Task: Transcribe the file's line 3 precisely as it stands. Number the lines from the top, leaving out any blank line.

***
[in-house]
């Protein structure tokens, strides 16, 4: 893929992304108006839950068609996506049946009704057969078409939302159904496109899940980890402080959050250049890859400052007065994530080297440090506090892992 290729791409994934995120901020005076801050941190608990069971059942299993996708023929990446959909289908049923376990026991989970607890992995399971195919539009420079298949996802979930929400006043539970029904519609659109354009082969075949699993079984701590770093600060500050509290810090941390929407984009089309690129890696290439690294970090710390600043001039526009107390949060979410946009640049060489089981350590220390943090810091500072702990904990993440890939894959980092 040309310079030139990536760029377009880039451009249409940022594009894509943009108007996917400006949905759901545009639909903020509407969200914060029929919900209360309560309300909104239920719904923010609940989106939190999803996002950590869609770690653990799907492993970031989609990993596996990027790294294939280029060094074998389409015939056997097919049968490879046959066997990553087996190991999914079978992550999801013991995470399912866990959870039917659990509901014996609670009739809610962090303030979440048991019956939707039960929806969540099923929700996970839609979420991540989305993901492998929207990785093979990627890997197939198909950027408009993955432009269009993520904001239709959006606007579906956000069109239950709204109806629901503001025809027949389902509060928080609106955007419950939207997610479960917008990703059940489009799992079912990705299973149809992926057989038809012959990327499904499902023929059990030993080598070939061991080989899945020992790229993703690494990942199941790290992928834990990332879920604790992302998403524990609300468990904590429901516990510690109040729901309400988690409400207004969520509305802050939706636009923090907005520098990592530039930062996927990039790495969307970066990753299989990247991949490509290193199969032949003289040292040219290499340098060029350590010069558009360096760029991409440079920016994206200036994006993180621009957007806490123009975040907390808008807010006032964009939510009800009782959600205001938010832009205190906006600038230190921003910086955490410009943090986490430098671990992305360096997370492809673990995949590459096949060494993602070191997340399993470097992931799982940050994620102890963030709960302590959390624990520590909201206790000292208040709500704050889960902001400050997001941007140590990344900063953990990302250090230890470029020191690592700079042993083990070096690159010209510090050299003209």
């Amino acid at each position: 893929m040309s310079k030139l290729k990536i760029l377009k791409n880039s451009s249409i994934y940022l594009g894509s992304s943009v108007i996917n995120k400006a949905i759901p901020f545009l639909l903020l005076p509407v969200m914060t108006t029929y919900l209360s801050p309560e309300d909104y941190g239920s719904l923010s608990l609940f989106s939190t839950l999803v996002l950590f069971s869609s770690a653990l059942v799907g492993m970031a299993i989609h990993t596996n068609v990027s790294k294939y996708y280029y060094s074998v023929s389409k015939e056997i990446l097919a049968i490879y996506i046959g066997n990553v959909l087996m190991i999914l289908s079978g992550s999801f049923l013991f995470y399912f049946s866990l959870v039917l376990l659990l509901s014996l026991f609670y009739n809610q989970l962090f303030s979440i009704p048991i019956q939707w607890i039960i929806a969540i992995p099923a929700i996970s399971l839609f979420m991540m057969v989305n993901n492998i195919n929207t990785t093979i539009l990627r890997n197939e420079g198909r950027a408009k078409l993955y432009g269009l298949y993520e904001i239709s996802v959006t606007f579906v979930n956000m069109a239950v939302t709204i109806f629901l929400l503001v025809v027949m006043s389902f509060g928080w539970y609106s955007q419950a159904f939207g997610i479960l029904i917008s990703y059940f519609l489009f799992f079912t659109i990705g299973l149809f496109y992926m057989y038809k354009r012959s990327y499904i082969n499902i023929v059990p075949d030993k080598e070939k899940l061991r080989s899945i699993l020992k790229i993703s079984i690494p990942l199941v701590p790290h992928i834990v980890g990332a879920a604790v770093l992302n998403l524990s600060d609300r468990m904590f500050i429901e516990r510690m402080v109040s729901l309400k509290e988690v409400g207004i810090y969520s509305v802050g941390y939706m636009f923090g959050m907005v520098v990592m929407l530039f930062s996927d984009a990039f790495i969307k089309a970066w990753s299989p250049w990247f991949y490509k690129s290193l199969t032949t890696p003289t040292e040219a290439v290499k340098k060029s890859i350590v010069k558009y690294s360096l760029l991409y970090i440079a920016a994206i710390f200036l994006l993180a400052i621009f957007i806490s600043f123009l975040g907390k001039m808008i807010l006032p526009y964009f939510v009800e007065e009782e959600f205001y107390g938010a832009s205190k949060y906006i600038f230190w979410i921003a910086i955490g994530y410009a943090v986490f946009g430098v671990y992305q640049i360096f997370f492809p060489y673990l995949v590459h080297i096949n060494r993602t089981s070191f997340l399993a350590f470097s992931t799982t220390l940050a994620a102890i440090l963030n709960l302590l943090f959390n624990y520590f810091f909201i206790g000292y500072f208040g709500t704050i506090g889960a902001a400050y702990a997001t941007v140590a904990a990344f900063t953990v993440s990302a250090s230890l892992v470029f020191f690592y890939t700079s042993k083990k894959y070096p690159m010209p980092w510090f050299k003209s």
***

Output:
């Amino acid at each position: 893929m040309s310079k030139l290729k990536i760029l377009k791409n880039s451009s249409i994934y940022l594009g894509s992304s943009v108007i996917n995120k400006a949905i759901p901020f545009l639909l903020l005076p509407v969200m914060t108006t029929y919900l209360s801050p309560e309300d909104y941190g239920s719904l923010s608990l609940f989106s939190t839950l999803v996002l950590f069971s869609s770690a653990l059942v799907g492993m970031a299993i989609h990993t596996n068609v990027s790294k294939y996708y280029y060094s074998v023929s389409k015939e056997i990446l097919a049968i490879y996506i046959g066997n990553v959909l087996m190991i999914l289908s079978g992550s999801f049923l013991f995470y399912f049946s866990l959870v039917l376990l659990l509901s014996l026991f609670y009739n809610q989970l962090f303030s979440i009704p048991i019956q939707w607890i039960i929806a969540i992995p099923a929700i996970s399971l839609f979420m991540m057969v989305n993901n492998i195919n929207t990785t093979i539009l990627r890997n197939e420079g198909r950027a408009k078409l993955y432009g269009l298949y993520e904001i239709s996802v959006t606007f579906v979930n956000m069109a239950v939302t709204i109806f629901l929400l503001v025809v027949m006043s389902f509060g928080w539970y609106s955007q419950a159904f939207g997610i479960l029904i917008s990703y059940f519609l489009f799992f079912t659109i990705g299973l149809f496109y992926m057989y038809k354009r012959s990327y499904i082969n499902i023929v059990p075949d030993k080598e070939k899940l061991r080989s899945i699993l020992k790229i993703s079984i690494p990942l199941v701590p790290h992928i834990v980890g990332a879920a604790v770093l992302n998403l524990s600060d609300r468990m904590f500050i429901e516990r510690m402080v109040s729901l309400k509290e988690v409400g207004i810090y969520s509305v802050g941390y939706m636009f923090g959050m907005v520098v990592m929407l530039f930062s996927d984009a990039f790495i969307k089309a970066w990753s299989p250049w990247f991949y490509k690129s290193l199969t032949t890696p003289t040292e040219a290439v290499k340098k060029s890859i350590v010069k558009y690294s360096l760029l991409y970090i440079a920016a994206i710390f200036l994006l993180a400052i621009f957007i806490s600043f123009l975040g907390k001039m808008i807010l006032p526009y964009f939510v009800e007065e009782e959600f205001y107390g938010a832009s205190k949060y906006i600038f230190w979410i921003a910086i955490g994530y410009a943090v986490f946009g430098v671990y992305q640049i360096f997370f492809p060489y673990l995949v590459h080297i096949n060494r993602t089981s070191f997340l399993a350590f470097s992931t799982t220390l940050a994620a102890i440090l963030n709960l302590l943090f959390n624990y520590f810091f909201i206790g000292y500072f208040g709500t704050i506090g889960a902001a400050y702990a997001t941007v140590a904990a990344f900063t953990v993440s990302a250090s230890l892992v470029f020191f690592y890939t700079s042993k083990k894959y070096p690159m010209p980092w510090f050299k003209s």